Anna’s Mongolia Diary

 

Unequivocally he was full of fear for when I entered the run down property he ran to his hiding place at the back of the pen, his little body quivering and his eyes full of worry.  For about 6 months nobody had been able to touch him, let alone put a halter on.  He lived with other recently rescued horses who were still fighting to regain their weight.  Surrounded by burly men who saw these compact Mongolian horses as work horses, I was asked if he would be suitable for my demonstration.  While they waited for my reply I thought my answer through carefully as I had found myself in this situation many times over.  What value could I bring this little frightened horse in just a few hours, for him to be placed right back into this situation?  I began a non verbal conversation with the little fellow relating to him directly having felt lost, alone, and misunderstood throughout my life-time on different occasions.  Instead of holding these emotions, I ran a quiet dialogue in my head letting him know I would not hurt him, but instead I was there to help.  My help would involve showing everyone a new way of interacting with horses, through compassion, understanding and most certainly reliable, effective and teachable moments! Results were being sought for people to trust these methodologies.  He ran when I approached showing me clearly that he had been abused in the past, not this one action alone, but his whole body spoke to me. Consistently I showed him that I could read what he was conveying and kept to my word. He hid behind others, he shivered, but tried his very best.  Gradually his fear dissolved showing an even more beautiful soul, giving me the chance to halter him.  I promised I would give my all and that together we could get through this hardest piece for him to find his way…he had to work out a way to survive and adapt from living out in the Mongolian planes.  
 
I wish I could tell you he was taken care of in the way we would expect that night, but they snubbed him to a post with access to food and my heart broke.  He was there until the morning for the demonstration and that was just the way it was.  In that moment I realized what I was up against.  This was my first exposure to the Chinese horse culture in the rural country.  Each day got a little easier for this young horse as he knew there was someone out there who could hear him, relate to him and was trying her best to pave a way for change.  He was to be part of that change.  Although not perfect change, it was to be a step at a time and people witnessed the language of the horse with a wild one.  They saw the raw authenticity, despite the fact that one evening the Mongolian horsemen reverted back to similar training we see during our wild horse breaking at the rodeos.  The similarities are astounding.  We continued to create a relationship despite outside influences and together we stayed in the moment not allowing the negativity to influence our partnership.  The language once again proven to be universal, a language of love that breaks through all barriers and extends beyond body language.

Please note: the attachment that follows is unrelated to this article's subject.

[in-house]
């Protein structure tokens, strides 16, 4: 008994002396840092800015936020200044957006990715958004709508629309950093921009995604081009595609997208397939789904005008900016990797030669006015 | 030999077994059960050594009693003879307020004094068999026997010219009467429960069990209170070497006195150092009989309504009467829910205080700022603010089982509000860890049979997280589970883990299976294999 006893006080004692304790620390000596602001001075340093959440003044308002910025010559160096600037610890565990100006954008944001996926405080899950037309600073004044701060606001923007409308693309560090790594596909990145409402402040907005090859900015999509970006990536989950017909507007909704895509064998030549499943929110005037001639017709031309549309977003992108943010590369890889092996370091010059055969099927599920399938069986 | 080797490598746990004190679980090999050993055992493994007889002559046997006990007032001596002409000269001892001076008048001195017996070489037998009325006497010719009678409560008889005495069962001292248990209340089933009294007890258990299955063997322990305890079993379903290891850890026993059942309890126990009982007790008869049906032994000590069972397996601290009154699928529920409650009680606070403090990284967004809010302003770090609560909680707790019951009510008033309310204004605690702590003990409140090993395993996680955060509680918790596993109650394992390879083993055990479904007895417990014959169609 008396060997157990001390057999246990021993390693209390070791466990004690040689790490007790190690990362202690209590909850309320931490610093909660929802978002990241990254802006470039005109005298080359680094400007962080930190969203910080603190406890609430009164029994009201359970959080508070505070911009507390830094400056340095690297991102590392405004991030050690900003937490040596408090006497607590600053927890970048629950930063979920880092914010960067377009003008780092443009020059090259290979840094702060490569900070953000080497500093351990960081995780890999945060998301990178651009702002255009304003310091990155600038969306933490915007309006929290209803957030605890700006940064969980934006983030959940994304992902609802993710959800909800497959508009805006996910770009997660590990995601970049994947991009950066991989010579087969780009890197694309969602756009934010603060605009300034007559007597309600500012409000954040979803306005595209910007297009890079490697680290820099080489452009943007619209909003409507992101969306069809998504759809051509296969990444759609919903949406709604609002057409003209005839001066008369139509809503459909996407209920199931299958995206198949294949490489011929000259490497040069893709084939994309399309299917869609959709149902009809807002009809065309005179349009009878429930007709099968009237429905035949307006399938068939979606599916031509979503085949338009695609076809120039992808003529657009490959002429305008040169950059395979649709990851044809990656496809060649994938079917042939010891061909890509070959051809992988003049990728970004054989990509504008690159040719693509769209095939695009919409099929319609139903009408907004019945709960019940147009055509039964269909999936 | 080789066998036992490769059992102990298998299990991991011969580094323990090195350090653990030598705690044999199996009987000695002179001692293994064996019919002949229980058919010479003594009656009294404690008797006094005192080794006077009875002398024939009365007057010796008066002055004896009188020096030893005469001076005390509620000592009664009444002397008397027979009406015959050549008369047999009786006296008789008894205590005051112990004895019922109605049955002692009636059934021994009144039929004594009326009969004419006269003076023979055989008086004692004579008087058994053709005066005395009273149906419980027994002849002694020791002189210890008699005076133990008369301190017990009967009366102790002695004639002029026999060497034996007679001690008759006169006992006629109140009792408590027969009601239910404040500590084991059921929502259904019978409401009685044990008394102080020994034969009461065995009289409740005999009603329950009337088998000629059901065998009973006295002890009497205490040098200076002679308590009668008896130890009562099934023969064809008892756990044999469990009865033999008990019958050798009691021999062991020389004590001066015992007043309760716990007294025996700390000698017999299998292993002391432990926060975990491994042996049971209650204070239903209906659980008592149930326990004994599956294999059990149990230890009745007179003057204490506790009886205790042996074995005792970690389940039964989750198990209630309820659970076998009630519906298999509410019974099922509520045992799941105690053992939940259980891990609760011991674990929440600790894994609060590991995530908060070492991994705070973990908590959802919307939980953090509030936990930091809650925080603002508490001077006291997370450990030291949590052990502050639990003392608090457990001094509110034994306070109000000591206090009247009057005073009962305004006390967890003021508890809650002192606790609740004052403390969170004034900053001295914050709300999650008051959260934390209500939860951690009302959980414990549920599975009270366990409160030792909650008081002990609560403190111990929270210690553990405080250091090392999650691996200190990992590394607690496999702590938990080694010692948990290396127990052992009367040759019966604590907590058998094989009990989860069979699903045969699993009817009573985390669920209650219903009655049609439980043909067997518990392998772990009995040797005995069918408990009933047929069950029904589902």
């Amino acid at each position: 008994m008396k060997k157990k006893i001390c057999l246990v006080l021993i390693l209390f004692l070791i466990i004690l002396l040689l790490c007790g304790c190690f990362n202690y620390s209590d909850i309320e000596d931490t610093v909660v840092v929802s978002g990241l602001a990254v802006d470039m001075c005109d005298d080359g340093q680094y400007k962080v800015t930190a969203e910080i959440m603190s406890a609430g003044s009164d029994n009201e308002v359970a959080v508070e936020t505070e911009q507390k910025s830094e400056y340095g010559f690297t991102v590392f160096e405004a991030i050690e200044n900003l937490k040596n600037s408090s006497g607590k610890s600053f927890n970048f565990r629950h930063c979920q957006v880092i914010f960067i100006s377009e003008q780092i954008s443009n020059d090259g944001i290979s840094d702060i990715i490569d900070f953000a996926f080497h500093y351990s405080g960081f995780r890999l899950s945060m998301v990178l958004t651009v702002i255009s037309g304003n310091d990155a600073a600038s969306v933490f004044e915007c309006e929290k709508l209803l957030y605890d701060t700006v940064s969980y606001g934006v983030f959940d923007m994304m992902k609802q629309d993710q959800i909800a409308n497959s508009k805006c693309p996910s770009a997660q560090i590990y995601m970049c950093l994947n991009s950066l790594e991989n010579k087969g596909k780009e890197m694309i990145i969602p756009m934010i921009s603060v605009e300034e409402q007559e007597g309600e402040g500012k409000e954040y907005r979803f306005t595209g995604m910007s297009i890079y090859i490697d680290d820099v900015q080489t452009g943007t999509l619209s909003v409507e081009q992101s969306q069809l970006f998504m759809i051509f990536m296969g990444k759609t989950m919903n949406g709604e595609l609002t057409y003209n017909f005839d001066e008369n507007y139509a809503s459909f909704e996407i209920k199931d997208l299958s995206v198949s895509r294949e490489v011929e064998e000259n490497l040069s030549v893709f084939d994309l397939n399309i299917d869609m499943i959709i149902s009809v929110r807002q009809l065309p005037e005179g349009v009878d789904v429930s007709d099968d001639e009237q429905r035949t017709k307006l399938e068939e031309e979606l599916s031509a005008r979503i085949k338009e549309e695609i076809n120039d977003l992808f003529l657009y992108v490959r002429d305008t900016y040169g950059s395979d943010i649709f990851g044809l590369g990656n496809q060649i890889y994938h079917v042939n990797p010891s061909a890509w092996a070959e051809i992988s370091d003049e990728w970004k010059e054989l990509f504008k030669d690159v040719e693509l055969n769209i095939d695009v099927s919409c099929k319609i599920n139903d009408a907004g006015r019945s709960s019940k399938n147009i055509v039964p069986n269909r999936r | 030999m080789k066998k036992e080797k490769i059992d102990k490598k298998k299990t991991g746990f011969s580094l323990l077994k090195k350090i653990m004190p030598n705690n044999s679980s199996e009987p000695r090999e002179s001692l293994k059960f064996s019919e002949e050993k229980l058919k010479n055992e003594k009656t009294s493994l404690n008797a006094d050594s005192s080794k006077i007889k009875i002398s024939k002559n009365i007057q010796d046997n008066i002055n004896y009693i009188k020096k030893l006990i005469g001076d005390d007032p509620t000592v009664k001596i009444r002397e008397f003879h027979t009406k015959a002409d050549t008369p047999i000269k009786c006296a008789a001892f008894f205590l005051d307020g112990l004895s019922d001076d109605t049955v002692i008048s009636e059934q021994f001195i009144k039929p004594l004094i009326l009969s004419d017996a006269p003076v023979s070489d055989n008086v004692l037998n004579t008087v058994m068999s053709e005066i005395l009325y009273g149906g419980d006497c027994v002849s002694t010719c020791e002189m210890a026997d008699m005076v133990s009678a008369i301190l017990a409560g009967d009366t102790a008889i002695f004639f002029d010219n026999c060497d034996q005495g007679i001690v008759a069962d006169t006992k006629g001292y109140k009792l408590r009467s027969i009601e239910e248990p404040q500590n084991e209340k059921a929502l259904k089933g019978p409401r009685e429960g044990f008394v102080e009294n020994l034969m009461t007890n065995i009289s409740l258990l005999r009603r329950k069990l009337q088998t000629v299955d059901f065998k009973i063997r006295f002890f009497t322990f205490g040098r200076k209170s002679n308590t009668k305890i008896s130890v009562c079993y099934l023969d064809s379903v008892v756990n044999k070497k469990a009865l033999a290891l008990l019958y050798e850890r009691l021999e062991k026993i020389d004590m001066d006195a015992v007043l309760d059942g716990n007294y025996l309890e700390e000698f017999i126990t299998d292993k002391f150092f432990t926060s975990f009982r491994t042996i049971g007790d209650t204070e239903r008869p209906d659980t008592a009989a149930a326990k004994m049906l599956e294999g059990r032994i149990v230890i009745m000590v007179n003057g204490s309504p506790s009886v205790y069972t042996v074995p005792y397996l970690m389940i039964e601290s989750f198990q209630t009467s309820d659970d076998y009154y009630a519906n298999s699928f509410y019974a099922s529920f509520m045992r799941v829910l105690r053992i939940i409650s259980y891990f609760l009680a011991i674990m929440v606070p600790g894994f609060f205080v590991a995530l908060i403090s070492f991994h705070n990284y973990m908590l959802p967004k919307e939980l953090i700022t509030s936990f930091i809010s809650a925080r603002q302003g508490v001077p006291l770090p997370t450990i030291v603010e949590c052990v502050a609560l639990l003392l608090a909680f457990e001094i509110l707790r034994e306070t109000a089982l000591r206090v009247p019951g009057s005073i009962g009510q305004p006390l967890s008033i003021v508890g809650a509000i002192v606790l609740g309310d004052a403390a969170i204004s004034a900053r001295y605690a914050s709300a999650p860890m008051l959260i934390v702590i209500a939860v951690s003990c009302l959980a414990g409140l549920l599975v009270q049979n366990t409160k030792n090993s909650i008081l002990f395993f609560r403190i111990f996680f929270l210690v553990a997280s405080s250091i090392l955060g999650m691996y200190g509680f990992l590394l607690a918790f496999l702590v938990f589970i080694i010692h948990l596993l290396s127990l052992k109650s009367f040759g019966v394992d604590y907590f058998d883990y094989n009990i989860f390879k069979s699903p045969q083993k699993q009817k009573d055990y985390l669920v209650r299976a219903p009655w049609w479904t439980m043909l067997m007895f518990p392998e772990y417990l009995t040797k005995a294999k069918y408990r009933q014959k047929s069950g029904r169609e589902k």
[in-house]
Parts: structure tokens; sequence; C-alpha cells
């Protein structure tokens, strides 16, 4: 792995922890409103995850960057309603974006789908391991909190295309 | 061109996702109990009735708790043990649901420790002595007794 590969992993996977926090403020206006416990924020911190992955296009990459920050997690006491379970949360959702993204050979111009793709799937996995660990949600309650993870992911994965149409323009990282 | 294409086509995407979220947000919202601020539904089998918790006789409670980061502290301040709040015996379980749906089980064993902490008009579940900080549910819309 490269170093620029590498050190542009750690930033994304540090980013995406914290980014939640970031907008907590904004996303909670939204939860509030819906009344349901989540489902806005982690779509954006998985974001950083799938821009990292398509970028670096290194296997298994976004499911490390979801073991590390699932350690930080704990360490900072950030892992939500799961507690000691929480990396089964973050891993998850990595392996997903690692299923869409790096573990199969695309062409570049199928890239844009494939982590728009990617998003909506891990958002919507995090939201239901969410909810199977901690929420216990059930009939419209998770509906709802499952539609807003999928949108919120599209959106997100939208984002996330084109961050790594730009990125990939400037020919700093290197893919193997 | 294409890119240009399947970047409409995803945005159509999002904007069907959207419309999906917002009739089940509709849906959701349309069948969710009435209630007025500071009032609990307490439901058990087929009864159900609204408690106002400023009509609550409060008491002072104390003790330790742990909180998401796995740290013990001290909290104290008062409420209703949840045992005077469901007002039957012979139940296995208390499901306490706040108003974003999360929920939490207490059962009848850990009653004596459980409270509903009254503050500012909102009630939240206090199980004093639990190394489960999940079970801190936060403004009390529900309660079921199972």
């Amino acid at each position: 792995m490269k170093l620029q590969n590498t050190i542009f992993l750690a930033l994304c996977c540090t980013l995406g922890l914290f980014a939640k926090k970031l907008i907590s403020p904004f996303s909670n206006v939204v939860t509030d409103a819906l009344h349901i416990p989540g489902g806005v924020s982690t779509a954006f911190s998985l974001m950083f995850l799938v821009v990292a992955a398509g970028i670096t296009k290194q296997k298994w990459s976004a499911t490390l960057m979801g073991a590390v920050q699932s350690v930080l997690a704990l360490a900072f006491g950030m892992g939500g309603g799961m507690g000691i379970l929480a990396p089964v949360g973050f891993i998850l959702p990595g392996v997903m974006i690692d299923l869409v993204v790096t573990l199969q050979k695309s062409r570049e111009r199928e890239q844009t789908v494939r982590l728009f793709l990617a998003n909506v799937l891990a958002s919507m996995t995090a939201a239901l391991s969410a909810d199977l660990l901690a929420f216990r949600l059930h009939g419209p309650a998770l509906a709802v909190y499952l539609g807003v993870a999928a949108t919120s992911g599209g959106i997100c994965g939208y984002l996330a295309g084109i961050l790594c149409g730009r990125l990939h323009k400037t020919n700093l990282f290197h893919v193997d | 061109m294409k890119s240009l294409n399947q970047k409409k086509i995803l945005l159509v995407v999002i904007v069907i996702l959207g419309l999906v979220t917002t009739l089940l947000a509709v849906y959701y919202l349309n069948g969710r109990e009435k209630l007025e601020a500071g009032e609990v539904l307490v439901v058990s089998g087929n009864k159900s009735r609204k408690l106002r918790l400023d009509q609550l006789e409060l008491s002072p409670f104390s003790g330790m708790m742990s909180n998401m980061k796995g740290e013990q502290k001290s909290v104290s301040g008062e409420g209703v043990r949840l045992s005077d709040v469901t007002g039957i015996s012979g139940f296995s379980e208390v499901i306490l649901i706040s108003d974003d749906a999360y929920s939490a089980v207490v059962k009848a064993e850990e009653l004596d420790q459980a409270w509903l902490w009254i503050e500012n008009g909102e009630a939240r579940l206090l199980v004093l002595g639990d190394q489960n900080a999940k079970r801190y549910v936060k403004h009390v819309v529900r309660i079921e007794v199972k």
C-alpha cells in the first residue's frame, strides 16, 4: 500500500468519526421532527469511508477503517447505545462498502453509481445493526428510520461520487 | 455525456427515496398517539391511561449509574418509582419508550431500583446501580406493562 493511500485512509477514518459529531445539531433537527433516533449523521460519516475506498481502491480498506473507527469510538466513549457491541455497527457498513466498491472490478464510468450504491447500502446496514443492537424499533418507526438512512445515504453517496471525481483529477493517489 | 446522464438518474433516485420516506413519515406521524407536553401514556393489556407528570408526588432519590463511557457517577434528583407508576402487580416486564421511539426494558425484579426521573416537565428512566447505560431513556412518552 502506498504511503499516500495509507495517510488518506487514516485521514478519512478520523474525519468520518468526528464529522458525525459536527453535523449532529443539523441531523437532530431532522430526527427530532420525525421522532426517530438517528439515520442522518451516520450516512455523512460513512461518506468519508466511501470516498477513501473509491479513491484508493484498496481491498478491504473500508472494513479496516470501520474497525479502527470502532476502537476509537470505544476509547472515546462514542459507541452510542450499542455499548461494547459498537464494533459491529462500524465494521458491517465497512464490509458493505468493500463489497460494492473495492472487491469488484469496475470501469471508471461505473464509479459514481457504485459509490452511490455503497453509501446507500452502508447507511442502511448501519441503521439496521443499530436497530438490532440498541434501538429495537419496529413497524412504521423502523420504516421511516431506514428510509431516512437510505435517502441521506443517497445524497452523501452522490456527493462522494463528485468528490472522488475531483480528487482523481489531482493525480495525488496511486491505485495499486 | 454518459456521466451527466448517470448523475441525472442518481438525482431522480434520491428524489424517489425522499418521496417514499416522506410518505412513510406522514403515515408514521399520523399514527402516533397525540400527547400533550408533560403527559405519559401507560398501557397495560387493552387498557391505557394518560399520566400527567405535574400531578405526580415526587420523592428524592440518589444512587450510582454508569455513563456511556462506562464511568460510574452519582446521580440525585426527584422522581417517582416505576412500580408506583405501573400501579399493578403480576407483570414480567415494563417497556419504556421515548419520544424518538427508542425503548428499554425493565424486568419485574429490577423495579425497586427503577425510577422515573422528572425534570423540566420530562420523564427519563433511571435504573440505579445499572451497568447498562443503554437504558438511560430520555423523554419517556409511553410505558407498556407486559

We had more in common than many may realize as I had arrived in a foreign country not being able to understand the locals and the culture was exceptionally new.  Alone, exploring new horizons, with people I had never met before finding my way through their expectations to see if I was being set up to fail or to fly.  This was another male dominated country and I could not be sure how I would be received.  I trusted my inner compass to guide me to this very moment and despite my protective shield remained open to creators guidance.  This is where I needed to be.  Gradually I learned to trust the situation, environment and people more and more, as their enthusiasm to learn was clearer than daylight.   Imagine being surrounded by raw emotion of people who are awakening to this for the first time…naturally beliefs and traditions are being questioned, all overruled by what they see.  A seed was being planted and this was to be the gateway to change…
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7 thoughts on “Anna’s Mongolia Diary

  1. So excellent Anna. Thank you for showing this culture a better way. It is heartbreaking and I hope you were able to leave them with food for thought and a footprint of grace to follow.

    Allison Wetter

    1. Hi Kate. Thank you for the question. There isn’t a part one. I was invited by someone to travel to China and Mongolia to introduce the methodologies there. She felt it was something that the horsemen and women could use and would appreciate. So we set up a time in July for me to spend a couple of weeks there and it was a wonderful experience. 🙂

  2. Anna, this story moved me deeply . The courage and vulnerability you embodied to enter the arena with this little horse, in front of this unknown audience, inspires me. Offering all of yourself to this scared and doubting horse with such honesty and steadfastness; as you acknowledged each and every one of his “tries “ with love and acceptance. Thank you Anna for sharing this story and for all that you are and all that you do

    1. Hi Cheri, your thoughtful response moves me deeply and I cherish that you are in my life. Thank you for who you are and all you do – until we meet again happy thanks-giving to you and your family.

      Anna

  3. Hi Cindy, thank you for reaching out, we are planning a return trip to China in July 2017 and welcome any support to get our message out to the people:)

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